As is discussed in various places, German law requires an "imprint"/"Impressum" (a page with some contact information, such as a physical address and an e-mail address, on the person responsible for the site) for virtually every1 website.

In a recent question, it was asked whether this also applies to sites hosted on Github Pages. That question can be answered in a pretty straightforward way (sites hosted on Github Pages are basically no different from any other website, as the author has full and sole control over the appearance of the page.

This question refers to the default appearance of projects on Github, though. Authors have no influence on the general appearance of these projects, as Github displays them in their default layout. The introductory page of a project displays the repository content (the files stored for the project) and is arguably somewhat customizeable in that the content of a file called readme.md from the repository will be displayed below the files list, if it exists.

Now, "common sense" (sorry, could not resist) would tell me that Github owns and controls this page and is thus the first point of contact for any "official" activity. However, it seems that German courts are increasingly ruling that placing, or at least linking to such an "imprint" is also required on various social network profile sites such as Facebook or Google+2. On the other hand, the requirement for an "imprint" on business social networks such as Xing and LinkedIn seems to be disputed even for businesses presenting themselves there3.

Therefore, my question is: Is at least the requirement of an "imprint" on social media profiles limited to actually commercial enterprises, or are all German owners of Github projects who do not link to an "imprint" in their readme.md (if even that is sufficient, given that this link may not be intuitively discoverable) vulnerable to receiving costly cease-and-desist letters?

Related bonus "question": Exemplary links to Github projects by German owners that are "doing it right" are appreciated.

1: There are some exceptions for "purely personal" sites, but any information I can find in German implies that nothing that might be of interest to any stranger on the web can possibly "purely personal" in the interpretation of German courts.

2: General information in English, some more information in German: 1, 2, 3, 4

3: Two articles in German: 1, 2

  • 1
    Isn’t the question “wrong”? I mean the TMG applies regardless of nationality. Commented Jul 20, 2022 at 4:41
  • @KaiBurghardt: The title has a max length and it is already quite long as it stands. Thus, "Germans" was used as a shorthand, even though inaccurate. Commented Jul 20, 2022 at 5:03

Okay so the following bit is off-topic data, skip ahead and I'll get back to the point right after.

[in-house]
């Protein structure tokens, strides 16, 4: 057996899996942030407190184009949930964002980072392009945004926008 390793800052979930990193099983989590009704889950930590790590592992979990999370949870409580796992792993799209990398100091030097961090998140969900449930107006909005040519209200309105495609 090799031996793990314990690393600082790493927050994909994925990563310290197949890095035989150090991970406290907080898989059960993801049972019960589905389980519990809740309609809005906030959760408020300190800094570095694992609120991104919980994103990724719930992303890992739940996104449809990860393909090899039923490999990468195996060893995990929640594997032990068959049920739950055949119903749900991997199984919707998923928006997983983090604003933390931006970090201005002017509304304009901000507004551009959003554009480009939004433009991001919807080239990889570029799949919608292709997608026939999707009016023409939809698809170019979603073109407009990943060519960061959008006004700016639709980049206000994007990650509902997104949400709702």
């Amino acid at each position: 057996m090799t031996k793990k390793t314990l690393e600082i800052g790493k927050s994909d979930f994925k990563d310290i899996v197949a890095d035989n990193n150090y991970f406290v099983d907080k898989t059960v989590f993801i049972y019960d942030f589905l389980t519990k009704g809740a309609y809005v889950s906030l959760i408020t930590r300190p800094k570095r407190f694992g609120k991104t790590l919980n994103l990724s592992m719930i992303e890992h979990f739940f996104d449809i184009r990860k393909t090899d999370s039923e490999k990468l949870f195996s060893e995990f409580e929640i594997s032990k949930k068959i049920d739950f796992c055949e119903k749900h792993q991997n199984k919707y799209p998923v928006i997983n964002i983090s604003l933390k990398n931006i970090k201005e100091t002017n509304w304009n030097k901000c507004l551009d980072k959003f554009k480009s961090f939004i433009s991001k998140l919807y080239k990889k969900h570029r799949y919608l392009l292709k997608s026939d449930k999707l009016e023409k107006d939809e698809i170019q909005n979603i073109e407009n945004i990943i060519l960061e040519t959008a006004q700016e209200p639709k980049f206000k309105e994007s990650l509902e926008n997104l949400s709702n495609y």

• 2
    If I don't provide any info (I create anonymous github account), how would anyone know if I reside in Germany? Commented Feb 2, 2023 at 18:10

1 Answer 1


Impressum Requirement

Wow, based on your citations, you've done a lot of research on this topic. I'm just going to add one more reference, which is from the same site as your first German citation and has incredibly detailed and judicially referenced information on almost everything related to the Impressum. All my non-GitHub links are to sections of that page.

Based on your research, I'm going to take it for granted that you understand that according to the Telemediengesetz (TMG), an Impressum is required on a web page if it is "business-like" (geschäftsmäßig), or if it helps, I prefer to word it as "potentially commercial." I would have to argue that open source projects have to be seen as inherently "business-like" for the purposes of the TMG for two reasons:

  1. Some other legal person may have similar software as part of their business and might have the need to serve legal notifications to the owner of a GitHub project (TMG § 8 gives competitors the right to sue). Think potential copyright violations here.
  2. It is possible to build a more traditional commercial business around open source, for example what Canonical is doing around Ubuntu.

Additionally, the common legal advice is to even include an Impressum on a personal blog, though I'm not aware of any court case having occurred at that level yet. In my opinion, a GitHub account can be seen as more "business-like" than a personal blog, and would follow that advice out of caution.

I'll note that the XING situation you bring up is complicated. It centers over whether the content of XING pages is "business-like" according to the TMG. It may well turn out that some pages will need an Impressum and others won't.

As for placing it in the project's readme.md, that might work but I have two concerns:

  1. The courts have essentially stated that the text of the link must imply that the required information under TMG § 5 is located there. For example, the words Impressum and Kontakt work, but the word Information does not. To me, "readme" is not sufficient, but this concern might be negated by the fact GitHub by default renders the readme.md directly on the project home page.